Have you ever felt that no matter what you do, you can never catch a break? It seems as if the rich keep getting richer and the poor are oppressed. Social injustice has been a struggle throughout society for as long as people populated the earth. Ancient Israel faced social injustice not only from the cultures that conquered them, but they faced it from within and often from those in leadership. Unfairness takes on many forms. It is easiest to see injustices in wealth distribution, oppression, and inequities relating to religion. These injustices were seemingly magnified in the biblical times as shown through the oppression of Israel. However, in modern times, we still see these three injustices. The social wrongdoings today can be found in every society and can barely be placed in three small categories.
Amos 4:1-3 shows the economic imbalance which played a large role in the biblical economy. Jeroboam was the ruler during this relatively peaceful century and there was little conflict from without. There was an internal economic unbalance, however. During this time period, and much of biblical times, the “barest necessities of life were a luxury” (Hanadiv 1). Culturally, women were to be passive in their relationships with the men and are often seen as a non-entity in economic realms, but after re-reading the Bible, the unscrupulous behavior of some women played a major role in the oppression of the less fortunate. This begs the question of whether some people have the right to exploit other people due to their status in society. “In an economic system where the symbols of a man's success in the marketplace of the day included the manner in which he was able to 'keep' his wife, wives, or consorts, th...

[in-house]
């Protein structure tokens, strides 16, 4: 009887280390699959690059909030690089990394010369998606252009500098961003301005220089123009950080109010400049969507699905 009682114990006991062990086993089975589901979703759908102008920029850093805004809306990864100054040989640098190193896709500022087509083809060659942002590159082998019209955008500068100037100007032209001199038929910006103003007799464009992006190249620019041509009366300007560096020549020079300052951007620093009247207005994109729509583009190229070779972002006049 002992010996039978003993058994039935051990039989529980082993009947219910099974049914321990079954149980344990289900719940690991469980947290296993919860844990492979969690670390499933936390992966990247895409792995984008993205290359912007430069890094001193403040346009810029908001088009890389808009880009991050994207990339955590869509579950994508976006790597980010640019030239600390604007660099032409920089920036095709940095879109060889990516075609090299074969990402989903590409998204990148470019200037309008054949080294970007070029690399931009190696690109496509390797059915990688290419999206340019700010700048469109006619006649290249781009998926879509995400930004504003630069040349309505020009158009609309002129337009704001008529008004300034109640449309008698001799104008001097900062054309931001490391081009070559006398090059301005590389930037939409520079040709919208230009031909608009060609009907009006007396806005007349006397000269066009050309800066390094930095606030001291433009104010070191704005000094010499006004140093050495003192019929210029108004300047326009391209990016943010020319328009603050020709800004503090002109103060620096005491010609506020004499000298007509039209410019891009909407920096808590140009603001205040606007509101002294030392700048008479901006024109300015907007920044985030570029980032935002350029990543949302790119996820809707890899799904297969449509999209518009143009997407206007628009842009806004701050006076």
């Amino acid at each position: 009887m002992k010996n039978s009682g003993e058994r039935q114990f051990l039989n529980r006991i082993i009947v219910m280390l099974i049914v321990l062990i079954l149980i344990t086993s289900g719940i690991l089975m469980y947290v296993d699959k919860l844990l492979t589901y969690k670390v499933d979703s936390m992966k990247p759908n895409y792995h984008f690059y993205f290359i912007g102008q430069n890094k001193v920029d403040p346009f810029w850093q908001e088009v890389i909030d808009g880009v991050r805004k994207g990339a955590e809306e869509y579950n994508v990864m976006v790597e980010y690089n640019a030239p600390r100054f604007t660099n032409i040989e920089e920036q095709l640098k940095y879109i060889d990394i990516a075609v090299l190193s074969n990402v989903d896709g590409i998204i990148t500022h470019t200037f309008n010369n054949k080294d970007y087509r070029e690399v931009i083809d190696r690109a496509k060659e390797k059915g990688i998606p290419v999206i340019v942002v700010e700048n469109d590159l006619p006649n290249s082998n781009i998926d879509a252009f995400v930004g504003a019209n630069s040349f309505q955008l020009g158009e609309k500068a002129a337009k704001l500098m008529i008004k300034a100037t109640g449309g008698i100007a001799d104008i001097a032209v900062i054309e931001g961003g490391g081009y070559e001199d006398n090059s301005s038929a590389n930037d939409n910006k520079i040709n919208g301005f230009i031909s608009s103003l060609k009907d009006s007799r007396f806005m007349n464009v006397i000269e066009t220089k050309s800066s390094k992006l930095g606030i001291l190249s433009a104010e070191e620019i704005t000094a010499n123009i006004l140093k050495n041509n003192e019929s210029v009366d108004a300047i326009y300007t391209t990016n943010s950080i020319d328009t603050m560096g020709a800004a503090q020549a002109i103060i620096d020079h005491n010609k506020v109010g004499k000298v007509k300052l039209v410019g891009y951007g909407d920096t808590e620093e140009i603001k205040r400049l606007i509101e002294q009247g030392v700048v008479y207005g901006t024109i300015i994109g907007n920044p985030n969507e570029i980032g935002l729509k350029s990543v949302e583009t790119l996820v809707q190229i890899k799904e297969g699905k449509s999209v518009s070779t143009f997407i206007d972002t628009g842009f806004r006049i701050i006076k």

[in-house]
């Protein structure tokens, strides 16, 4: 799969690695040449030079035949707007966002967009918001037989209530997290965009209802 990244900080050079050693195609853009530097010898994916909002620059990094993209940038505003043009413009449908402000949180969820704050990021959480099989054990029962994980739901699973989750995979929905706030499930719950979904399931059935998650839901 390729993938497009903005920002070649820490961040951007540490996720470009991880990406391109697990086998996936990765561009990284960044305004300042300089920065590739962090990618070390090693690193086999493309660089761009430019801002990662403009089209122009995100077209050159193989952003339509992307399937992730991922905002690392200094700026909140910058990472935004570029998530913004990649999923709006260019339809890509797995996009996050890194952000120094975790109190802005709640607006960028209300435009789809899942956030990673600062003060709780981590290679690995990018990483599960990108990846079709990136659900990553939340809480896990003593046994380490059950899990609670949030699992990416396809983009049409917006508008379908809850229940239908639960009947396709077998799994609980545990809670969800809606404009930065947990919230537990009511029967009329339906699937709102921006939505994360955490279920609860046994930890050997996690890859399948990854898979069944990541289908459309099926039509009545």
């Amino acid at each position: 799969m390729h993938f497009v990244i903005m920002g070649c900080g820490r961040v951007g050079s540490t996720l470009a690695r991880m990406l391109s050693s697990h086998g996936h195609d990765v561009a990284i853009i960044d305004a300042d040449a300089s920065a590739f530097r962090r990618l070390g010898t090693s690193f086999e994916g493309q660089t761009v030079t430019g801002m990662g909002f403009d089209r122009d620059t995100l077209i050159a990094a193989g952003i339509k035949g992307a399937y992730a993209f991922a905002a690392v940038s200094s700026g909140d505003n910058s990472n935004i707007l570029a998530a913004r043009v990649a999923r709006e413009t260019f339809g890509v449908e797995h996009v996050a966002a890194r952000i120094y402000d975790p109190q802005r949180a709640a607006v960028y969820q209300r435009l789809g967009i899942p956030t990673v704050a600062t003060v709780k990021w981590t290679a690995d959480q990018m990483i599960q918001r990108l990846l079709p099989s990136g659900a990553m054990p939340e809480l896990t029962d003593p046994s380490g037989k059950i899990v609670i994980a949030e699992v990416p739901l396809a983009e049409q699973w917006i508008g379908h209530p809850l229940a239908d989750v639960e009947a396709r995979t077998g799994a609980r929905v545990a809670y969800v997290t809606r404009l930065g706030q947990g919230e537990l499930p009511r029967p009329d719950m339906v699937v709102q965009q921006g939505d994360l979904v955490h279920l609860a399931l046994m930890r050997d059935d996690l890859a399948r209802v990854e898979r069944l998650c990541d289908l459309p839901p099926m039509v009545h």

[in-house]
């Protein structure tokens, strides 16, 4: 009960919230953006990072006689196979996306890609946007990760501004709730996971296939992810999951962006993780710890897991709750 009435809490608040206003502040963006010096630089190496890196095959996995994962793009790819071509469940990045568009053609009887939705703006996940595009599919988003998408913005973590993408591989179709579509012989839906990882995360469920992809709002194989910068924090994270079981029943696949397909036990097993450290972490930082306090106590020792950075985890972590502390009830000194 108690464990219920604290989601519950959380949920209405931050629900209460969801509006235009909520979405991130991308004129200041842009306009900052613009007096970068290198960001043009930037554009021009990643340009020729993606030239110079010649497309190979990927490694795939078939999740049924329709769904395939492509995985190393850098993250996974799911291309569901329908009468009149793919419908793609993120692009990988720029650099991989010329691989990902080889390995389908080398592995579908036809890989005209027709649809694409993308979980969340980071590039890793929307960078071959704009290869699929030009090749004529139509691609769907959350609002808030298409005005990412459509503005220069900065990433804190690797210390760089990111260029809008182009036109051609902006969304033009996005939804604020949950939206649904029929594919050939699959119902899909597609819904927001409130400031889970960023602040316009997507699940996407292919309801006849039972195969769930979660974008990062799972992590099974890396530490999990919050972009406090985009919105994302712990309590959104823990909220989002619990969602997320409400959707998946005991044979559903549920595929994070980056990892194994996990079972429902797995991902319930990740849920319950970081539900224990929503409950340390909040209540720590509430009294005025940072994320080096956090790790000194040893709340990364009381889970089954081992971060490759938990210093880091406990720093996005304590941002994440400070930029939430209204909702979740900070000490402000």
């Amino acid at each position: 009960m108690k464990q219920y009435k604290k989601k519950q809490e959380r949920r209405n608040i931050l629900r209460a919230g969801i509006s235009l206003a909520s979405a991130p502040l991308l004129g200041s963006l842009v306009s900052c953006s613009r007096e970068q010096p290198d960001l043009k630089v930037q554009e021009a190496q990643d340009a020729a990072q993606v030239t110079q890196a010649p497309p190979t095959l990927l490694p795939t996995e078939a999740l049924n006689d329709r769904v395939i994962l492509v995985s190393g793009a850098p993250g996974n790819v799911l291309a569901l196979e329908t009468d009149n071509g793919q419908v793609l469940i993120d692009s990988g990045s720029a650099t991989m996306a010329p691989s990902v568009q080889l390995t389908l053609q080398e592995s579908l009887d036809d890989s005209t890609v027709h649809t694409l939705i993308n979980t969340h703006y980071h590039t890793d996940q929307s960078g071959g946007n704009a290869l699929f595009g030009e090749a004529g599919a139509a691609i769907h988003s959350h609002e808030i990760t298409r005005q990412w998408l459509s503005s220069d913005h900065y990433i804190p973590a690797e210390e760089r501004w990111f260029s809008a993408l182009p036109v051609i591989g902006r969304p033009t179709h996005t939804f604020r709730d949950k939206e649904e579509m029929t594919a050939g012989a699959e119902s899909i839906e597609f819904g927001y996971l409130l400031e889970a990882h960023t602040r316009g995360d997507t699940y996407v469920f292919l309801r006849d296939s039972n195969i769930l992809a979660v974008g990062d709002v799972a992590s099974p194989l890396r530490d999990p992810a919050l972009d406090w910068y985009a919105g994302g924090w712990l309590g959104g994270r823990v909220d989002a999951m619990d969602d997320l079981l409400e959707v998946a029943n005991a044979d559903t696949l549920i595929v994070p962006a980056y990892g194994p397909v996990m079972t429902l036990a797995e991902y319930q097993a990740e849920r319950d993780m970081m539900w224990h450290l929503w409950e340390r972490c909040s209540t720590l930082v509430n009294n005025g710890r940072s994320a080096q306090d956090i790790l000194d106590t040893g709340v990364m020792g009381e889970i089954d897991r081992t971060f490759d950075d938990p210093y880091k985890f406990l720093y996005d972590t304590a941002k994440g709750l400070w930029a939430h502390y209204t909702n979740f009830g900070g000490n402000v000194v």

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...gs and desperately wicked...”
The nobility's wives in biblical times believed that their luxury should be placed over the well-being of the middle and lower classes. Their husbands must have had the same mind set because of the oppression that we read about in Amos. Unfortunately, we still see a similar oppression by the religious “nobility” of today. The attitude of being above God's laws by the religious elite of yesterday and today seems to stem from the misconception that since if one hasn't gotten caught, God must not either care or God must somewhat approve of their actions. Those who do get caught often do not see it as God's discipline but rather a punishment inflicted man. Amos 4:2-3 reminds us otherwise “The Sovereign LORD has sworn by His holiness: 'The time will surely come when you will be taken away with hooks, the last one of you with fishhooks.'”
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